Whisper is sort of an in-joke to me right now. It wouldn’t make sense if I explained it, and it’s a bit close to the bone. It makes me laugh in an otherwise-the-crying way. Similarly Imaginary. I heard someone playing Imaginary on the piano in the basement of my halls of residence back in 2006. It is one of my best memories.

My Last Breath really fits the book at the moment – it’s Christmas Eve and the action is in a parkland type area – and it’s quite a desperate time. That’s definitely going in there.

I should get all the lyrics and make one huge “essence of Evanescence” song that explodes into the tear ducts and cries havoc with the uncontrollable feels.

I’m already looking ahead to when the draft will be done and I can edit the beast. I have some things earmarked for change or deletion already and I’m itching to get to it but I know I need to get this thing to a conclusion or it will never have one. It’s an old project – my first NaNoWriMo – that I started in 2009, and I’ve decided it’s called Once Bitten possibly with a pretentious ellipsis as well. It depends how buoyant I’m feeling.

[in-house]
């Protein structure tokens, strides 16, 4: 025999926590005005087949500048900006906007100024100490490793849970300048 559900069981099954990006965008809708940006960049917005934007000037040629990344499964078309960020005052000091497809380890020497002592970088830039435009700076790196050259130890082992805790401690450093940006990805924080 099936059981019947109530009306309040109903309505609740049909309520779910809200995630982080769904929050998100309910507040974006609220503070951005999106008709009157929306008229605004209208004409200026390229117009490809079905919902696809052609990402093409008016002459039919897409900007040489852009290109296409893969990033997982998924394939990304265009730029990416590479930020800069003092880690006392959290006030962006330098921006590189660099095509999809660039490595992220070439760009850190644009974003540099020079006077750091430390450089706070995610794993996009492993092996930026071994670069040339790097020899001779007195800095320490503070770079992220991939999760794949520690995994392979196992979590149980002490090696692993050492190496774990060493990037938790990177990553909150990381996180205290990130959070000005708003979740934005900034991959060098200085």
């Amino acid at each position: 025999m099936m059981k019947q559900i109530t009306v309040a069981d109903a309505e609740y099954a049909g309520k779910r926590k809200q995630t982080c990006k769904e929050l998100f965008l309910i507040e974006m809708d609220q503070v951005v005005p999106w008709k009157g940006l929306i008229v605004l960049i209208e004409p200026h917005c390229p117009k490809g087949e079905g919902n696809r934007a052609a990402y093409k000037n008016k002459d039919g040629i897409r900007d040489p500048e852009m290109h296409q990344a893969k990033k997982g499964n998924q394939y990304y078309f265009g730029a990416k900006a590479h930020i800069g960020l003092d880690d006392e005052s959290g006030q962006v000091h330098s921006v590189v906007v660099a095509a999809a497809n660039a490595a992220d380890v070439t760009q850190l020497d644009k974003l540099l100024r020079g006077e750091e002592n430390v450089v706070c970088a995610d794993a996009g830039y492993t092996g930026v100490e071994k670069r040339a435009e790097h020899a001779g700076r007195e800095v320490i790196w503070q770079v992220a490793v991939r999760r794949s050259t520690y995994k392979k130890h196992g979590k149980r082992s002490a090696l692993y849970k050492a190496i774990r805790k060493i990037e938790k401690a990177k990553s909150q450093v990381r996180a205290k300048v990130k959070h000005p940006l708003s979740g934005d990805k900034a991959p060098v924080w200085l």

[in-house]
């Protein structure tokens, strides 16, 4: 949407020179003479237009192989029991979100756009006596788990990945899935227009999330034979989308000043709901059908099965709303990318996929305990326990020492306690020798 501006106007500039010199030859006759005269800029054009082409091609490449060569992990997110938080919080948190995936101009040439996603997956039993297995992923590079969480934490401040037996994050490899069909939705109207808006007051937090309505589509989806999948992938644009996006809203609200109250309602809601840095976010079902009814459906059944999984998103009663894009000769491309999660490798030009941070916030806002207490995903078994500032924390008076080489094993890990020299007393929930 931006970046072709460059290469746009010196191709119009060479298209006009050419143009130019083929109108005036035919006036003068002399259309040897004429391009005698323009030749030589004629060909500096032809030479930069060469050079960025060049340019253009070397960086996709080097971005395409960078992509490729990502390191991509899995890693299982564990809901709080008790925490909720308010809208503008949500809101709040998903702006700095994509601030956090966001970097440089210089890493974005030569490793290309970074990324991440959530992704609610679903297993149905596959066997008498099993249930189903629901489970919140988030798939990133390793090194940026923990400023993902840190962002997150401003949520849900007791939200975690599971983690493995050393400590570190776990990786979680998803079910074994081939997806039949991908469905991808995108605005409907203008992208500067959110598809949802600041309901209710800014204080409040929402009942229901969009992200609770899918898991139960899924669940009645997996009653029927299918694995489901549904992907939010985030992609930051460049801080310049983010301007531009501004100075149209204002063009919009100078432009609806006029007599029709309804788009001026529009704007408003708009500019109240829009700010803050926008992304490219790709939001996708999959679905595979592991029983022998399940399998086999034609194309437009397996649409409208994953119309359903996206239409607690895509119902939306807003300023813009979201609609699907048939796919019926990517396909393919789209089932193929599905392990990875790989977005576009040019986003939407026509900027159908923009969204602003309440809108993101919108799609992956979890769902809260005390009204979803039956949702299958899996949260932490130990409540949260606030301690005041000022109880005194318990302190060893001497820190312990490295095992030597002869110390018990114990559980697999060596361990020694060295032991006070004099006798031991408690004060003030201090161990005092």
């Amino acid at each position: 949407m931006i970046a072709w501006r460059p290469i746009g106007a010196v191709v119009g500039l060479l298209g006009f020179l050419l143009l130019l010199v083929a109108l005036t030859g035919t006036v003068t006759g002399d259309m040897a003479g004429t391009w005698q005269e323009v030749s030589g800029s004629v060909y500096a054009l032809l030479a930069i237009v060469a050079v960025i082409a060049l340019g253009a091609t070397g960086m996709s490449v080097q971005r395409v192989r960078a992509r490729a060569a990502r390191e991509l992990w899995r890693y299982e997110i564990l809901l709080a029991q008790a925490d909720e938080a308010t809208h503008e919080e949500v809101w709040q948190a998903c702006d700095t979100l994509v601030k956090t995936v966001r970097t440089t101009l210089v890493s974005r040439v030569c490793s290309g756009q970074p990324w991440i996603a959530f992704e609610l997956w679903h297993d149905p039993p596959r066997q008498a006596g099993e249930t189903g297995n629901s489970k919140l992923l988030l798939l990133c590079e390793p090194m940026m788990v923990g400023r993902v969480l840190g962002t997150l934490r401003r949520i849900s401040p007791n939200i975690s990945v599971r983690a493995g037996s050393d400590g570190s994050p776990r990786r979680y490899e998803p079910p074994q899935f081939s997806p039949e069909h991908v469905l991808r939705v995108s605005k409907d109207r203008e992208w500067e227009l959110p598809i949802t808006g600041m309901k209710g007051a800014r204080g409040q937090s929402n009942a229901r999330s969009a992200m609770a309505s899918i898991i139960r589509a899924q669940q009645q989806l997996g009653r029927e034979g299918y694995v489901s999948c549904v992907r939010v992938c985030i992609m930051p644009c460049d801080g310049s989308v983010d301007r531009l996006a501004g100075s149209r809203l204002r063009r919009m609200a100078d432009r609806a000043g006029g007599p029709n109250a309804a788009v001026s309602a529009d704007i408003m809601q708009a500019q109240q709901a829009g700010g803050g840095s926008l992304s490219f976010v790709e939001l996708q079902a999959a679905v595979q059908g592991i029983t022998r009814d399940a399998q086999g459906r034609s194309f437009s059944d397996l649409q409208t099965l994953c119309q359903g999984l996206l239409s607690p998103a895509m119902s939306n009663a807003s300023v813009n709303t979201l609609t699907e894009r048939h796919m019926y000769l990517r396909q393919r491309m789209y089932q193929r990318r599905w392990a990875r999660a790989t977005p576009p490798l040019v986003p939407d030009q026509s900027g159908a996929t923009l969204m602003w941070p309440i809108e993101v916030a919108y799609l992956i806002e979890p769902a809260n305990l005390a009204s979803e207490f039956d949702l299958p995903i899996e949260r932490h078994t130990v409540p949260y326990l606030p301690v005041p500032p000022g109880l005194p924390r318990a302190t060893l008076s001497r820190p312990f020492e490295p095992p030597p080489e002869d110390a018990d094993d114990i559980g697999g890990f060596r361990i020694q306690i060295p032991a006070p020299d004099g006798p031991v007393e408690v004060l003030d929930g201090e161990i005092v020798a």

Anyway, it’s very YA but it represented an interesting time in my life and now it’s sort of cycling around again. I’m still facing some of the same problems and some of the same worries, and getting back into the protagonist’s zone isn’t very difficult, but I’m a little afraid my current feeling of disillusionment will rub off too much.

Ha, I actually got distracted making an Ubernescence song. If only there was a tune that all of these phrases would fit to:

Closing your eyes to disappear
You pray your dreams will leave you here
But still you wake and know the truth
No one’s there

Say goodnight
Don’t be afraid
Calling me, calling me
As you fade to black

Let me stay
Where the wind will whisper to me
Where the raindrops
As they’re falling tell a story

In my field of paper flowers
And candy clouds of lullaby
I lie inside myself for hours
And watch my purple sky fly over me

Catch me as I fall
Say you’re here and it’s all over now
Speaking to the atmosphere
No one’s here and I fall into myself

This truth drives me into madness
I know I can stop the pain
If I will it all away
If I will it all away

Blurring and stirring the truth and the lies
So, I don’t know what’s real and what’s not
Always confusing the thoughts in my head
So I can’t trust myself anymore

I’m dying again, I’m going under
Drowning in you, I’m falling forever
I’ve got to break through

You don’t remember my name
I don’t really care
Can we play the game your way?
Can I really lose control?

Just once in my life
I think it’d be nice
(Just to lose control, just once)
With all the pretty flowers in the dust

Without the mask
Where will you hide?
Can’t find yourself
Lost in your lie

I know the truth now
I know who you are

Guess it wasn’t real after all
Guess it wasn’t real all along

If I fall and all is lost
It’s where I belong

 Til next time, kiddos.